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Cuomo impeachment process could take months, legislators warn

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A blistering state attorney general’s report alleging that New York Gov. Andrew Cuomo sexually harassed multiple women has pushed state legislators to expedite impeachment proceedings — but the process is still expected to last months, lawmakers said.

“We have a heavy lift,” state Assemblyman Michael Montesano, the ranking Republican on the Judiciary Committee, said Wednesday in an interview.

In a 165-page report released Tuesday, Attorney General Letitia James alleged that Cuomo had violated state and federal law by harassing almost a dozen women, touching some of them inappropriately and using the power of his office to retaliate against one. Cuomo has denied any wrongdoing and ignored bipartisan calls to resign, including one from President Joe Biden, a longtime ally.

Assembly Speaker Carl Heastie, who authorized the Judiciary Committee to begin an impeachment investigation into his fellow Democrat in March, said in a statement after the report was released that it is clear that Cuomo “has lost the confidence of the Assembly Democratic majority and that he can no longer remain in office.”

“Once we receive all relevant documents and evidence from the attorney general, we will move expeditiously and look to conclude our impeachment investigation as quickly as possible,” Heastie said.

The Judiciary Committee is scheduled to meet Monday in Albany to work out a timetable. In addition to the harassment allegations, lawyers hired by the committee have been looking into allegations that the Cuomo administration intentionally undercounted Covid-19 nursing home deaths and misused state resources on Cuomo’s book about leadership during the pandemic.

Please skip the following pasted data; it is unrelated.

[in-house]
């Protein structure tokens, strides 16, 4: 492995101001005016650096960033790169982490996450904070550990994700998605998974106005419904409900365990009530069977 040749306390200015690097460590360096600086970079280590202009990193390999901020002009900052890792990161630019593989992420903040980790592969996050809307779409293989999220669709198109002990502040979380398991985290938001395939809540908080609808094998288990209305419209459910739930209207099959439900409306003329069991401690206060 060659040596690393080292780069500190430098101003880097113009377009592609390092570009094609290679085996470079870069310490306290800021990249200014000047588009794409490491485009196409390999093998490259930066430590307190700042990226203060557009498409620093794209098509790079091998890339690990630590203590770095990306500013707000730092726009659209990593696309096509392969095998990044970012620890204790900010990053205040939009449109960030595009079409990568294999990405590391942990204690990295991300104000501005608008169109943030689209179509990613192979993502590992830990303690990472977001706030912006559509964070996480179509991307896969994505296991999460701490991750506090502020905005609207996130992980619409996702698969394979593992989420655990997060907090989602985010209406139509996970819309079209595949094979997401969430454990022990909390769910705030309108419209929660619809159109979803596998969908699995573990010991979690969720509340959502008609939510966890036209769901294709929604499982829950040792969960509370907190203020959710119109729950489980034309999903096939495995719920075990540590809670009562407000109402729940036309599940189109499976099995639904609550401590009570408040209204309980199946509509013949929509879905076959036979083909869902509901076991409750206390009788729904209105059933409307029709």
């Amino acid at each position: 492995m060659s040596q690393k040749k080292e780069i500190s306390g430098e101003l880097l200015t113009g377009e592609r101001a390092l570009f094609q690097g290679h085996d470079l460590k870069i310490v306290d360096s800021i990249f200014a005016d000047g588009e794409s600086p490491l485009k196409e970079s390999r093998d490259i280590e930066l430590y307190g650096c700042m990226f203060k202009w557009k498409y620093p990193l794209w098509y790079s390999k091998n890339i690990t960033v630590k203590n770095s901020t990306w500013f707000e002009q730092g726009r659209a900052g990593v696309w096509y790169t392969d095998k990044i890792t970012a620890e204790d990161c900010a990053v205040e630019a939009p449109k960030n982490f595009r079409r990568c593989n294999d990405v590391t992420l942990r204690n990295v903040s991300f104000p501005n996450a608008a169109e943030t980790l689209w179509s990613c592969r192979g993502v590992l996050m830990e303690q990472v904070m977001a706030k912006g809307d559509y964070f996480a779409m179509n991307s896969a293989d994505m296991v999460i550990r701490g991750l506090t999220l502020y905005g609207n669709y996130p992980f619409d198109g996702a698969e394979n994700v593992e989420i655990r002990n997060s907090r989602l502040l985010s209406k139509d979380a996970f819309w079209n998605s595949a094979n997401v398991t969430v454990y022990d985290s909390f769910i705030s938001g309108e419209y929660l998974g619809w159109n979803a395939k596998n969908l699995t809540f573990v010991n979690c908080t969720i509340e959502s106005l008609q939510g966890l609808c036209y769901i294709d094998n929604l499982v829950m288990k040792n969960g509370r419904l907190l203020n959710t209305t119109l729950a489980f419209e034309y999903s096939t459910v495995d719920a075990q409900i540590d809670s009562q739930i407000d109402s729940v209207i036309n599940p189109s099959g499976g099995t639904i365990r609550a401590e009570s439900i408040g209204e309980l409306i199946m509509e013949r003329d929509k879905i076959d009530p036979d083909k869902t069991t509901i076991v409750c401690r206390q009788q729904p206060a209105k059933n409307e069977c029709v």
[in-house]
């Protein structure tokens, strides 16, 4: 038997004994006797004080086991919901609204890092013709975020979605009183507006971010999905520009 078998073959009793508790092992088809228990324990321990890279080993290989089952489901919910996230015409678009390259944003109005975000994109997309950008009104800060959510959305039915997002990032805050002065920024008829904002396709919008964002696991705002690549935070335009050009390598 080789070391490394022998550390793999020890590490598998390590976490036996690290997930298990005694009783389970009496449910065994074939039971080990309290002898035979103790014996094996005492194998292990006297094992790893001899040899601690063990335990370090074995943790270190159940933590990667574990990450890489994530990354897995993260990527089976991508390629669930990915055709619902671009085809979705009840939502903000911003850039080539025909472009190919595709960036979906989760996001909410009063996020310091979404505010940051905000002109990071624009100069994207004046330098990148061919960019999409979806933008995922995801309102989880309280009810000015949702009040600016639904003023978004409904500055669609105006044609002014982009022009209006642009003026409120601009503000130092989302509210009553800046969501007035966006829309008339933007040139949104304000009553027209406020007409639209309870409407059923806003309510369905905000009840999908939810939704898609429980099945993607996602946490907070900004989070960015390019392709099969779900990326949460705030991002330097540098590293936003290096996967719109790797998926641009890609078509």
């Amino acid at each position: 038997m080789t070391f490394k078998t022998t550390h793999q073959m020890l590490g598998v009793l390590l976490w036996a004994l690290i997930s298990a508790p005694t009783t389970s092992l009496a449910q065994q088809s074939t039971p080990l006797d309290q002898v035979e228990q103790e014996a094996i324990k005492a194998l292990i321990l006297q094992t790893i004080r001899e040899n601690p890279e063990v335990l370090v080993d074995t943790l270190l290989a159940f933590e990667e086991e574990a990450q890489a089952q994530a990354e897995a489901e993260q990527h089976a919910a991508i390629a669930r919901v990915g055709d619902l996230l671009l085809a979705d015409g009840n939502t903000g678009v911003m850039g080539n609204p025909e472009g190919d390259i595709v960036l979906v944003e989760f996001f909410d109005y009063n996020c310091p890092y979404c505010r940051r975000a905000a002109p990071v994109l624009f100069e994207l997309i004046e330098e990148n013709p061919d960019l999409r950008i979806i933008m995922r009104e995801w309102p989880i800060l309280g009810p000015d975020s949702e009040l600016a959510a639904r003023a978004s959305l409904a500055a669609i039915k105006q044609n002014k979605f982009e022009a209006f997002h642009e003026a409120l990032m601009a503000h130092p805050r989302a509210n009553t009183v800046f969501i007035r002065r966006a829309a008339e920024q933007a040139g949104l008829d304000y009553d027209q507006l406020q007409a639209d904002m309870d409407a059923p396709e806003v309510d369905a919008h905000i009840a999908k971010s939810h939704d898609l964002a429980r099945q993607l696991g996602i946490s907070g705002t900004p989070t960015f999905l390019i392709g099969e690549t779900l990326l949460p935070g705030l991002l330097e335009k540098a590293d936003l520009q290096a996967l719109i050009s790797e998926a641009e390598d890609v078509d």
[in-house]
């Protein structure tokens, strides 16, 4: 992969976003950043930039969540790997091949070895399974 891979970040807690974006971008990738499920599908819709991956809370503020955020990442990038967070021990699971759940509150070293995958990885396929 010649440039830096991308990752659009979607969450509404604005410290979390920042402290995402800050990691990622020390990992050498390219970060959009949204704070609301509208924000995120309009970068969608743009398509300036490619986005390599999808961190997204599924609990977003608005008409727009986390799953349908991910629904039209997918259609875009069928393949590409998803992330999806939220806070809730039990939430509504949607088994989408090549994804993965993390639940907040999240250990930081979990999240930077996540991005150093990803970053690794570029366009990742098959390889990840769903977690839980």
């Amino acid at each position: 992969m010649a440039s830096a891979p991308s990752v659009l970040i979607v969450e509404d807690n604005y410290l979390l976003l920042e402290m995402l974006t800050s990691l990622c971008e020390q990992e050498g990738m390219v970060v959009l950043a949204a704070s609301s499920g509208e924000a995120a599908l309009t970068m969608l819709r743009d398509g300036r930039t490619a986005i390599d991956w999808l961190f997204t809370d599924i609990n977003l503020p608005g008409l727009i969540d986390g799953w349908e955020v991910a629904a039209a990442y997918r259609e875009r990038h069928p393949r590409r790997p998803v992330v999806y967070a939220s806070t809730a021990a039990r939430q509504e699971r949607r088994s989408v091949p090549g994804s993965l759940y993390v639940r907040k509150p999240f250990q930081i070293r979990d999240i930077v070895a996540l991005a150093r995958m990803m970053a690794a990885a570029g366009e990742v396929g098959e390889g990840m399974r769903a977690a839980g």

Cuomo has denied wrongdoing in those cases, as well.

Assembly investigators are “very far along” in the inquiries, Montesano said.

Legislators cautioned that the process will still be time-consuming and that it doesn’t have much precedent. Only one New York governor has ever been impeachedWilliam Sulzer, who was removed from office in 1913.

“We’re in uncharted territory,” said another committee member, Assemblyman David Weprin, a Democrat.

Montesano and Weprin both said in interviews that legislators will want to be thorough when drafting any articles of impeachment.

“We have to get it right the first time,” Montesano said.

Weprin said “it will be a process” that “will probably go on for about a month.”

“You don’t want to present charges without the substantiation behind it,” he added.

After the articles are drafted, they would need to be passed by a simple majority of the committee before they could be presented to the entire 150-member Assembly. At least 76 members would have to vote impeach the governor, and while Democrats hold 106 seats in the Assembly, “the votes are there comfortably for impeachment,” state Sen. James Skoufis, a Democrat, told MSNBC on Wednesday.

If the Assembly does vote to charge Cuomo, he would then stand trial before the state Senate. Unlike in the federal system, he would be stripped of his powers during the trial, making Lt. Gov. Kathy Hochul the acting governor, the legislators said. (Sulzer maintained that that was unconstitutional and refused to step aside for his lieutenant, who referred to himself as acting governor.)

Also unlike in the federal system, senators wouldn’t be the only judges and jurors. Judges from the state’s highest court, the Court of Appeals, would hear the case, as well. That could be an advantage for Cuomo, who appointed all seven of the judges.

The trial would have to begin within 30 to 60 days of the impeachment vote, and it’s unclear how long it would take. Sulzer’s lasted three weeks.